About statemachines? If I have certain actions, ...
# codereview
About statemachines? If I have certain actions, which are allowed in certain state, where they dont change it state, however those actions are async, so need to change "some" state to pending, in order to avoid multiple calls until the async is finished i.e. I have call states, for example one of which is Activated, and I have actions like MuteMic, where this action is only allowed in Activated state but lets say MuteMic is heavy / or async, so I need to surround it with pending state, should that pending state be part of the call state hierarchy, i.e. on the same level as Activated is, or somehow nested inside it, or separate state machine?,
Copy code
when state == Activated
   when action == MuteMic
      state = ActivatedMuteMicPending
      state = Activated
Copy code
sealed class State {
   object Activated,
   object ActivatedMuteMicPending
im not sure if this is good design
The snippet with
can't compile to begin with
obviously, syntax is not the point
What do you want the state machine to do when it is in a pending state? If it has to wait anyway before the next action, what purpose does the pending state have? On the other hand, if the next action is independent of whether muting the mic is pending or not, I would split the muting into a new state machine. That is if state machines are the correct way to model this logic. They can get quite complex really fast unless care is taken to keep the amount of states at a reasonable amount. Also, any reason you are using a sealed class instead of an enum?
im using sealed classes because some of the states need payload, that is just a excrept
well, it need to refuse next MuteMic actionin case of multithreading / async (while still pending) , but more importantly UI needs to reflect that too (grayed out,. etc)
what do you mean the next action? im not sure, you mean like say another action DisableCamera, wether its independant on the mic muting, while DisableCamera is also legal in Activated state? (but would now get refused if in ActivatedMuteMicPending state, right?)
so what would you do? have nested state machine per action that needs that pending state, yet all inside Confirmed state?
(I do for sure need a FSM, since the api is very stateful, im only having trouble with this sort of actions that are only allowed in certain states, they are not really a state transitions, but still need handling to prevent double clicks etc, so it made sense for me to route them through the state machine
I don't have too much experience with state machines, so take everything I say with a huge grain of salt. Yes, your DisableCamera scenario is exactly what I meant. I have tried to code an example using nested separate state machines (see https://tinyurl.com/y8uqlcag). That code is definitely not ideal, but I feel like a combined top level solution (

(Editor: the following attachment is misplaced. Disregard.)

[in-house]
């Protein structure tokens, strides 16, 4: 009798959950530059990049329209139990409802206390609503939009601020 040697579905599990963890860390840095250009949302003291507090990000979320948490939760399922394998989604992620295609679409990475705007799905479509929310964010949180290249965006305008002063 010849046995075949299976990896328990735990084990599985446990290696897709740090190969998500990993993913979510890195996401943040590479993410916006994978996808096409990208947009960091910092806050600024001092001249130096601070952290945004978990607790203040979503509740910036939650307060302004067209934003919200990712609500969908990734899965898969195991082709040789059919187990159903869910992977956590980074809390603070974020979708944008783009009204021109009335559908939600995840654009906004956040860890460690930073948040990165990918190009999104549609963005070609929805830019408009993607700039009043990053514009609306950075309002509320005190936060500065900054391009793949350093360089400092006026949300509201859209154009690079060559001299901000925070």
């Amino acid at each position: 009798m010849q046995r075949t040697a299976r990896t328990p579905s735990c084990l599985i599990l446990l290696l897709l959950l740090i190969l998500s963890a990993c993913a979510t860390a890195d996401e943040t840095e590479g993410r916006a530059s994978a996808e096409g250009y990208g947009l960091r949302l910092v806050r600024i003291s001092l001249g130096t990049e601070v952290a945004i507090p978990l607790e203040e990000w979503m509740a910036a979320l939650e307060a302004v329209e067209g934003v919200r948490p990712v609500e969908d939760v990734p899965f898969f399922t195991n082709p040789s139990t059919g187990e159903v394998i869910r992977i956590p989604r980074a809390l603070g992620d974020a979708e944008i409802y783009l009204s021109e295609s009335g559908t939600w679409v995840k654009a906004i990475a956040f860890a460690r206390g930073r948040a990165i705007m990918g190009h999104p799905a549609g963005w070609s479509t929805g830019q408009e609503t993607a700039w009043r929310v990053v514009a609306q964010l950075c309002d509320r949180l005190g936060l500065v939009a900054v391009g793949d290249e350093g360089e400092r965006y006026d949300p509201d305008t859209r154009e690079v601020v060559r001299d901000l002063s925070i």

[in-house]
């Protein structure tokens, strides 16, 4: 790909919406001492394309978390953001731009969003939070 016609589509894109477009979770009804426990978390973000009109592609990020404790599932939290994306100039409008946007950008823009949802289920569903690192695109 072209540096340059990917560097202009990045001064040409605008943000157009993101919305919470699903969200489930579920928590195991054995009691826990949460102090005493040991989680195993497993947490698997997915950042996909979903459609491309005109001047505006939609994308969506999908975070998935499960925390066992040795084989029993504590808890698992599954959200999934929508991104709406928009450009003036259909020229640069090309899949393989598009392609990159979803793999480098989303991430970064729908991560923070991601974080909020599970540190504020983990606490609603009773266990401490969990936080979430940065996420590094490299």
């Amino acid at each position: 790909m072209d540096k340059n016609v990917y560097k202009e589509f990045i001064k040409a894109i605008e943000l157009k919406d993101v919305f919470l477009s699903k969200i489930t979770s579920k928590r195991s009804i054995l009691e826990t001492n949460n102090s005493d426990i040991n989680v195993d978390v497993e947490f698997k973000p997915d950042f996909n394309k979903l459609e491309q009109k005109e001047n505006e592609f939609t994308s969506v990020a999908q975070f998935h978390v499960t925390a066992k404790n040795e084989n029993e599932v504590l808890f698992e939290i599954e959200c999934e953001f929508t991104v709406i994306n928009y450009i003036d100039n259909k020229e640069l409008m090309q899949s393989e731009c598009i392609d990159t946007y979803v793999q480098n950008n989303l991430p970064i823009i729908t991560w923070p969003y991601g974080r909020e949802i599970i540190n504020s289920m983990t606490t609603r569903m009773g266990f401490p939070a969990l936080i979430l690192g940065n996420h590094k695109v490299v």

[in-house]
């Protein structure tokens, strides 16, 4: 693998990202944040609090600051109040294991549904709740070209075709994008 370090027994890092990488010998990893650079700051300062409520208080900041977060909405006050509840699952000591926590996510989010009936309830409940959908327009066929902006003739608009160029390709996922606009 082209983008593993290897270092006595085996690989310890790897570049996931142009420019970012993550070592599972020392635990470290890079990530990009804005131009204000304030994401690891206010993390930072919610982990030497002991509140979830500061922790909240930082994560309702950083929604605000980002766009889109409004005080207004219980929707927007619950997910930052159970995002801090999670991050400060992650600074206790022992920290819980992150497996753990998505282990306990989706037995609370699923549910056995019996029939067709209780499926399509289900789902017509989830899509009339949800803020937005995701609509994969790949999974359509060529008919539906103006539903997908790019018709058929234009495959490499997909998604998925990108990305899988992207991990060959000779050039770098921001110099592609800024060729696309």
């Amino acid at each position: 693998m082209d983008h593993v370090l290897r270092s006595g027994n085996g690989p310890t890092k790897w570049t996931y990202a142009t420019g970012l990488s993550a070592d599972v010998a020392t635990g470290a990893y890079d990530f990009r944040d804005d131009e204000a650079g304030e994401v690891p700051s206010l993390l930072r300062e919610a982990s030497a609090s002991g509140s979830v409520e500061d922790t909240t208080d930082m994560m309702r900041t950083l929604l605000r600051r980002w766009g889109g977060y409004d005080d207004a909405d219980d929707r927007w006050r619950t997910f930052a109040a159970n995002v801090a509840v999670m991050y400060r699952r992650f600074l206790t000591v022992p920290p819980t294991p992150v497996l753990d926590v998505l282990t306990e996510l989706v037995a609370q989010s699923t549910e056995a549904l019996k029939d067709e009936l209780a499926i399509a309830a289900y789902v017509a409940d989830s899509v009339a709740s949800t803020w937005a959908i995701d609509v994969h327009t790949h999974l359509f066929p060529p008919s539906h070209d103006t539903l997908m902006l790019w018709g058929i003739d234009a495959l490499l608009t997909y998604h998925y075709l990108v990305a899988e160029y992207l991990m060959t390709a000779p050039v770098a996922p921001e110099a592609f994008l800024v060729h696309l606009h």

) would not reduce the complexity (all these combinations of action and state would still exist) and actually increase the complexity. You might be able to write an abstraction on these pending state transitions, if you have the same pattern multiple times. The biggest takeaway from this example code for me however was the fact that it feels wrong to have asynchronous state transitions. They introduce so many gotchas (e.g. my example code has shared mutable access to
). A more asynchronous friendly approach would be to use actors (another topic that I'm not really that well versed in). Have a look at conflated channels to see if they can help you.
why do you feel async transitions are wrong, only think I dont like about the sample is that you are doing them inside the SM, if you would call some lambda with effect enum argument, or return a effect, etc,,
btw I think you need to destroy the mic sm if you move from main activated to deactivated
I feel like this is precisely a concurent state machine, i.e. the usual ui toolbar selection example, isnt it?


Maybe I just think they are wrong because I have never encountered them. "Normal" state machines go from one state to another state directly when faced with an action. The pending state however does a transition without needing another action. That's the part I am uncomfortable with. Returning the effect sounds interesting, but then who is in charge of this effect? The caller? I'm not quite sure how that would look like. I agree that the mic SM needs to be destroyed or at least reset. In the video you linked it looks like the actions are synchronous yet independent. So I can click "Bold" and the SM for boldness toggles immediately. It does help you with composing the different functionalities and a degree of concurrency, i.e. the different SMs can be transitioned concurrently, but it does not address the issue of concurrency within a single SM. That is, if you want to cancel the muting (correct me if that is not a goal) you need concurrency in a single SM.
If you wanna be super clean you do Action.MuteMic .. and then Action.MuteMicCompleted which transitions from oending to final
im not sure about the concurency, i think its fine, youd need a queue anyways I think, or atleast a synchronization? And if they are unrelated then its a separate SM, which thrn should not block
Im just wondering how to implement all this, usually people have State object that contains the process() method, but then youd emit this State object, with such method? feels weird